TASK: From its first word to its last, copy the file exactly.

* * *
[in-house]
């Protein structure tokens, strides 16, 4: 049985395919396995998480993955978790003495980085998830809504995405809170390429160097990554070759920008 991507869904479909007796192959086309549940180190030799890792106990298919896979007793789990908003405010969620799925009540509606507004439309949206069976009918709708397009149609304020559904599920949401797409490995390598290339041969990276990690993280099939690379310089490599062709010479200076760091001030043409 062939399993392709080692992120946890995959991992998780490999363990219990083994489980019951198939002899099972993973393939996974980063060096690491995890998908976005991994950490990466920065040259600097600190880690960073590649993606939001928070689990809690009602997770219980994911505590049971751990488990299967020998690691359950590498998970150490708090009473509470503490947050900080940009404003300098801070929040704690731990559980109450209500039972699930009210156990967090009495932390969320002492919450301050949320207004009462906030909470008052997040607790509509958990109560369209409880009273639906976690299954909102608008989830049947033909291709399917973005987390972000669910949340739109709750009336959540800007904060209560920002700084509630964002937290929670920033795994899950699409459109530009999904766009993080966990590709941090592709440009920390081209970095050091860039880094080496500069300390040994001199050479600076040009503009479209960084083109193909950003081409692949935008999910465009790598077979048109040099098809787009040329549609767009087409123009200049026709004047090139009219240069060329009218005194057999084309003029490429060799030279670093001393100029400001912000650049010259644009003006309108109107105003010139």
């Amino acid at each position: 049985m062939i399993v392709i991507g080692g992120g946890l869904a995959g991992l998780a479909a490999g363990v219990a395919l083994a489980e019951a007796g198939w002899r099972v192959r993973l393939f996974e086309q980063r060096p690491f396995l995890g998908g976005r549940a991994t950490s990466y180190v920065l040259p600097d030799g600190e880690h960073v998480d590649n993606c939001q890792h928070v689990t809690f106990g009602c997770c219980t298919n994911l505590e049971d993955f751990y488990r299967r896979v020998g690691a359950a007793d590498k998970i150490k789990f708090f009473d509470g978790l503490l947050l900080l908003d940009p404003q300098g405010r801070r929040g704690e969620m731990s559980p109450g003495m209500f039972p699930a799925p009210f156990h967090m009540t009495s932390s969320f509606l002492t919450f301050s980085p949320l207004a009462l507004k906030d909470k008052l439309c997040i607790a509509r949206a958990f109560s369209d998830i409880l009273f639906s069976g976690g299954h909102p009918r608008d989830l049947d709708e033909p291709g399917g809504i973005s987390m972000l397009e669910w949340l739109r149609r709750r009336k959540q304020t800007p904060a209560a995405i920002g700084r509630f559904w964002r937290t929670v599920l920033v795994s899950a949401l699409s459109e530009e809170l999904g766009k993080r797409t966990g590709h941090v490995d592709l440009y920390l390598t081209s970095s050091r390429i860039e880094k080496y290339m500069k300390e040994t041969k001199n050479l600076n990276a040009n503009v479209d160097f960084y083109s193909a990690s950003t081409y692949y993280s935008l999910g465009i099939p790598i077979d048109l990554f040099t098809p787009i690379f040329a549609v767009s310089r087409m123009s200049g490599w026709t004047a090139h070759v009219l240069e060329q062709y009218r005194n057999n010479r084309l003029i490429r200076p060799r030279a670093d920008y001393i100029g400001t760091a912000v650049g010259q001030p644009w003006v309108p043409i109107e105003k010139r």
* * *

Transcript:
[in-house]
């Protein structure tokens, strides 16, 4: 049985395919396995998480993955978790003495980085998830809504995405809170390429160097990554070759920008 991507869904479909007796192959086309549940180190030799890792106990298919896979007793789990908003405010969620799925009540509606507004439309949206069976009918709708397009149609304020559904599920949401797409490995390598290339041969990276990690993280099939690379310089490599062709010479200076760091001030043409 062939399993392709080692992120946890995959991992998780490999363990219990083994489980019951198939002899099972993973393939996974980063060096690491995890998908976005991994950490990466920065040259600097600190880690960073590649993606939001928070689990809690009602997770219980994911505590049971751990488990299967020998690691359950590498998970150490708090009473509470503490947050900080940009404003300098801070929040704690731990559980109450209500039972699930009210156990967090009495932390969320002492919450301050949320207004009462906030909470008052997040607790509509958990109560369209409880009273639906976690299954909102608008989830049947033909291709399917973005987390972000669910949340739109709750009336959540800007904060209560920002700084509630964002937290929670920033795994899950699409459109530009999904766009993080966990590709941090592709440009920390081209970095050091860039880094080496500069300390040994001199050479600076040009503009479209960084083109193909950003081409692949935008999910465009790598077979048109040099098809787009040329549609767009087409123009200049026709004047090139009219240069060329009218005194057999084309003029490429060799030279670093001393100029400001912000650049010259644009003006309108109107105003010139």
């Amino acid at each position: 049985m062939i399993v392709i991507g080692g992120g946890l869904a995959g991992l998780a479909a490999g363990v219990a395919l083994a489980e019951a007796g198939w002899r099972v192959r993973l393939f996974e086309q980063r060096p690491f396995l995890g998908g976005r549940a991994t950490s990466y180190v920065l040259p600097d030799g600190e880690h960073v998480d590649n993606c939001q890792h928070v689990t809690f106990g009602c997770c219980t298919n994911l505590e049971d993955f751990y488990r299967r896979v020998g690691a359950a007793d590498k998970i150490k789990f708090f009473d509470g978790l503490l947050l900080l908003d940009p404003q300098g405010r801070r929040g704690e969620m731990s559980p109450g003495m209500f039972p699930a799925p009210f156990h967090m009540t009495s932390s969320f509606l002492t919450f301050s980085p949320l207004a009462l507004k906030d909470k008052l439309c997040i607790a509509r949206a958990f109560s369209d998830i409880l009273f639906s069976g976690g299954h909102p009918r608008d989830l049947d709708e033909p291709g399917g809504i973005s987390m972000l397009e669910w949340l739109r149609r709750r009336k959540q304020t800007p904060a209560a995405i920002g700084r509630f559904w964002r937290t929670v599920l920033v795994s899950a949401l699409s459109e530009e809170l999904g766009k993080r797409t966990g590709h941090v490995d592709l440009y920390l390598t081209s970095s050091r390429i860039e880094k080496y290339m500069k300390e040994t041969k001199n050479l600076n990276a040009n503009v479209d160097f960084y083109s193909a990690s950003t081409y692949y993280s935008l999910g465009i099939p790598i077979d048109l990554f040099t098809p787009i690379f040329a549609v767009s310089r087409m123009s200049g490599w026709t004047a090139h070759v009219l240069e060329q062709y009218r005194n057999n010479r084309l003029i490429r200076p060799r030279a670093d920008y001393i100029g400001t760091a912000v650049g010259q001030p644009w003006v309108p043409i109107e105003k010139r």